Moon Rocks From Apollo 11 moon rock wikipedia Apollo Moon From 11 Rocks

Moon Rocks From Apollo 11 moon rock wikipedia Apollo Moon From 11 Rocks
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Moon Rocks From Apollo 11

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The Kuiper Belt. Dark, distant, and cold, the Kuiper Belt is the remote domain of an icy multitude of comet nuclei, that orbit our Sun in a strange, fantastic, and fabulous dance. Here, in the alien deep freeze of our Solar System's outer suburbs, the ice dwarf planet Pluto and its quintet of moons dwell along with a cornucopia of others of their bizarre and frozen kind. This very distant region of our Star's domain is so far from our planet that astronomers are only now first beginning to explore it, thanks to the historic visit to the Pluto system by NASA's very successful and productive New Horizons spacecraft on July 14, 2015. New Horizons is now well on its way to discover more and more long-held secrets belonging to this distant, dimly lit domain of icy worldlets.



Other than the sun, no other celestial body significantly affects the earth as the moon does. It is well know that the moon affects the rise and fall of the ocean tide. Such is the effect of the gravitational pull between the earth and the moon. Jupiter is easily the largest planet in our solar system. To put its size in context, Jupiter is more than 300 times the mass of Earth. Here is the interesting part; Jupiter has 63 moons that orbit it and yet it is not the planet in the Solar System with the most moons. That honor belongs to the ringed-planet Saturn, which has 66 moons identified so far. Pluto, the farthest flung among the nine planets, has been the subject of heated debate on whether it really qualifies to be considered a planet. Nowadays, it is classified as a dwarf planet. Its orbit around the Sun is somewhat heavily elliptical. In fact, there are instances where Pluto is actually closer to the Sun than Neptune, the planet that precedes it.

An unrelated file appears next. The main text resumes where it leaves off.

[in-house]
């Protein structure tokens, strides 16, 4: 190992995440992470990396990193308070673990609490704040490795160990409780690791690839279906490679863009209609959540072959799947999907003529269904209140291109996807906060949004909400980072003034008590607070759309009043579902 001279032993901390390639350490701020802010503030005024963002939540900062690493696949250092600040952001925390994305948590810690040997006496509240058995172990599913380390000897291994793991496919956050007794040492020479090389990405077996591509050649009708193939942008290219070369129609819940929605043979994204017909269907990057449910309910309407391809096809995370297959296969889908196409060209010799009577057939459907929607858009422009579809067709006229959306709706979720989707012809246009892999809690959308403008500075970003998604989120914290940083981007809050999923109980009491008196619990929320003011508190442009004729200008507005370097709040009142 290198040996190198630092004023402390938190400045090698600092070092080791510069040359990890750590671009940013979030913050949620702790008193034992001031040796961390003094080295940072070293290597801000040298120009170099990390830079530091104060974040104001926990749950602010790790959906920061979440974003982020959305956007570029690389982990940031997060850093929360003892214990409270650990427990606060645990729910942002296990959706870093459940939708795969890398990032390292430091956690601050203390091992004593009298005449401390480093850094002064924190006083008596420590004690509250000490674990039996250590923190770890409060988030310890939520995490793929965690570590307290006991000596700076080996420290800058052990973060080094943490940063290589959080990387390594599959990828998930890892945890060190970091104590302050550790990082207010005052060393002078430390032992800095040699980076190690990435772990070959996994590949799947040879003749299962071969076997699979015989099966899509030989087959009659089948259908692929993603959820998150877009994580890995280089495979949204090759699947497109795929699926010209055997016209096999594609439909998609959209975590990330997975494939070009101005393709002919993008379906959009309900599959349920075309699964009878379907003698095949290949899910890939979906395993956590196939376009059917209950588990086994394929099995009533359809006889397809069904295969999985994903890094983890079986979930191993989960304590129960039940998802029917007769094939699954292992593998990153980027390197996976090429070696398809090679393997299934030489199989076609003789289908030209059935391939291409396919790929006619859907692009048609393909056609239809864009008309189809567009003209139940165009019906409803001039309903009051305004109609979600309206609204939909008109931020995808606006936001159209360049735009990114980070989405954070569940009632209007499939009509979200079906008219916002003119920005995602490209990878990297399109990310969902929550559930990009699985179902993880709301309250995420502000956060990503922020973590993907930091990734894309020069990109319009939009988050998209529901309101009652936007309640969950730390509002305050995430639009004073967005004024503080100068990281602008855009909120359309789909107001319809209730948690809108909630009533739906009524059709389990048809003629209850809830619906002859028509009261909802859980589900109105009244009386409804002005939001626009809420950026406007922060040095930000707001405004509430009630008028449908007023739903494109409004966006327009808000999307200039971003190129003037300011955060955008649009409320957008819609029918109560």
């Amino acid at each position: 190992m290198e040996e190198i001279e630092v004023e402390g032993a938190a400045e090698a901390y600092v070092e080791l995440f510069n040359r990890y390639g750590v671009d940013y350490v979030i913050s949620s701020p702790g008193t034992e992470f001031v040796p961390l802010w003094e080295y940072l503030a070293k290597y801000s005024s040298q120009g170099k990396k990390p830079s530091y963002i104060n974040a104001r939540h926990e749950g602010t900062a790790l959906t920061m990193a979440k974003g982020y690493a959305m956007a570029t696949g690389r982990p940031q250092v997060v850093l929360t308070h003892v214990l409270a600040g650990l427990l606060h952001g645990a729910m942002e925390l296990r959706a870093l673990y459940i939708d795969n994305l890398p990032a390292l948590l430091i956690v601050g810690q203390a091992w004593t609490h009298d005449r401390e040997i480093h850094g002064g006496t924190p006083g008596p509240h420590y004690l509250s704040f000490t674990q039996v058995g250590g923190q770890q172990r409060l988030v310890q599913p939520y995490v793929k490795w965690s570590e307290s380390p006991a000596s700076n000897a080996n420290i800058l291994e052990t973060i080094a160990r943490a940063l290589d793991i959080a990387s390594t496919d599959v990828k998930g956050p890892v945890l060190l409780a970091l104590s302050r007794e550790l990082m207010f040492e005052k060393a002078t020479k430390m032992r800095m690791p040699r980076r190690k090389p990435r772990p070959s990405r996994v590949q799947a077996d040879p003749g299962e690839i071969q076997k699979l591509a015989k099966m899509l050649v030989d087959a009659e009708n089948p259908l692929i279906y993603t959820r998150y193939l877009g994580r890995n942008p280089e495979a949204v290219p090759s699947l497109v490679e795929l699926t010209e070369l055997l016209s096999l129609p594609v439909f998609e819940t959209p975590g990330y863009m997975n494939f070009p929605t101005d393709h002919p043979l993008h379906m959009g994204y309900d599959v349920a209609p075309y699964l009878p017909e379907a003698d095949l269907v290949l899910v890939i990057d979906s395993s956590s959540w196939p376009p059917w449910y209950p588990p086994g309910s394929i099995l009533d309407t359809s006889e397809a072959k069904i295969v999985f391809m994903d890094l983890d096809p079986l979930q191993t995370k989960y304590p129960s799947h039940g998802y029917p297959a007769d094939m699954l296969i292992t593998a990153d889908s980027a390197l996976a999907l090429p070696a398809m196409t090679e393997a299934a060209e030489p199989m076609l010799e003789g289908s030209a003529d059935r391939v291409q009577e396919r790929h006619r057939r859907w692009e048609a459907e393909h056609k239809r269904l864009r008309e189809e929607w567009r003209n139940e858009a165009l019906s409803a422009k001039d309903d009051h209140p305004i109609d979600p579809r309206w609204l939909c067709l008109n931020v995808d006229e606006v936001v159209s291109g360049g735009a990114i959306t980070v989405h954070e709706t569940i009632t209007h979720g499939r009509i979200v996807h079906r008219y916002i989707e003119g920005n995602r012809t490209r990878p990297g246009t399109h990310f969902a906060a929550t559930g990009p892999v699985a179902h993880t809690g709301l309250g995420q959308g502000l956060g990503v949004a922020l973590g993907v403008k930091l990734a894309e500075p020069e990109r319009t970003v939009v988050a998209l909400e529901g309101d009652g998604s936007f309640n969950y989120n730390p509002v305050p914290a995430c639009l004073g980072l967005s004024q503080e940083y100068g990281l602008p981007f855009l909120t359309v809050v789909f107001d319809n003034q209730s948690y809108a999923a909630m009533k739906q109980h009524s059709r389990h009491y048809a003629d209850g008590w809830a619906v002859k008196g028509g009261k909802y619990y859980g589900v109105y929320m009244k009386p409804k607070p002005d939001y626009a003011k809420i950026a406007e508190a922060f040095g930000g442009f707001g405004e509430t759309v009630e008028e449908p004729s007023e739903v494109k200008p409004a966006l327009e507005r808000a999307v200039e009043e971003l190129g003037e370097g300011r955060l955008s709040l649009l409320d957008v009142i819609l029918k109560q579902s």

GRAIL Mission Puts A New Face On The Moon! Scientific investigation into the origin of lunar impact basins has been hampered because there is a general lack of agreement on their size. The majority of the largest impact basins pock-mark the near-side of the Moon (the Moon's enchanting "face"), and have also been filled in by gushing lava streams. These lava streams have covered up, and rendered invisible, important clues pertaining to the shape of the land.

"There's an assumption we do have to make, which is that there's no changes in the material itself, and that all of the bumps we're seeing (in the gravity field) are from changes in the porosity and the amount of air between the rocks," Dr. Soderblom continued to explain in the September 10, 2015 MIT Press Release.



The fact that Enceladus becomes so extremely distorted suggests that it contains quite a bit of water. A watery moon would, of course, be a flexible one. Therefore, for Enceladus to be as flexible as it apparently is, it must hold either an enormous local ocean or one that is global. Parts of that immense ocean may be pleasantly warm--but other portions might be quite hot.



The hydrothermal vents on Earth's seafloor shoot out mineral-laden, hot fluid. This sustains some very unusual and unique forms of life--such as the wavy, wormish tubeworms--and other creatures that are able to thrive in this strange environment. Microbes can convert mineral-laden fluid into metabolic energy, making these ecosystems possible--both on Earth's seafloor and elsewhere.

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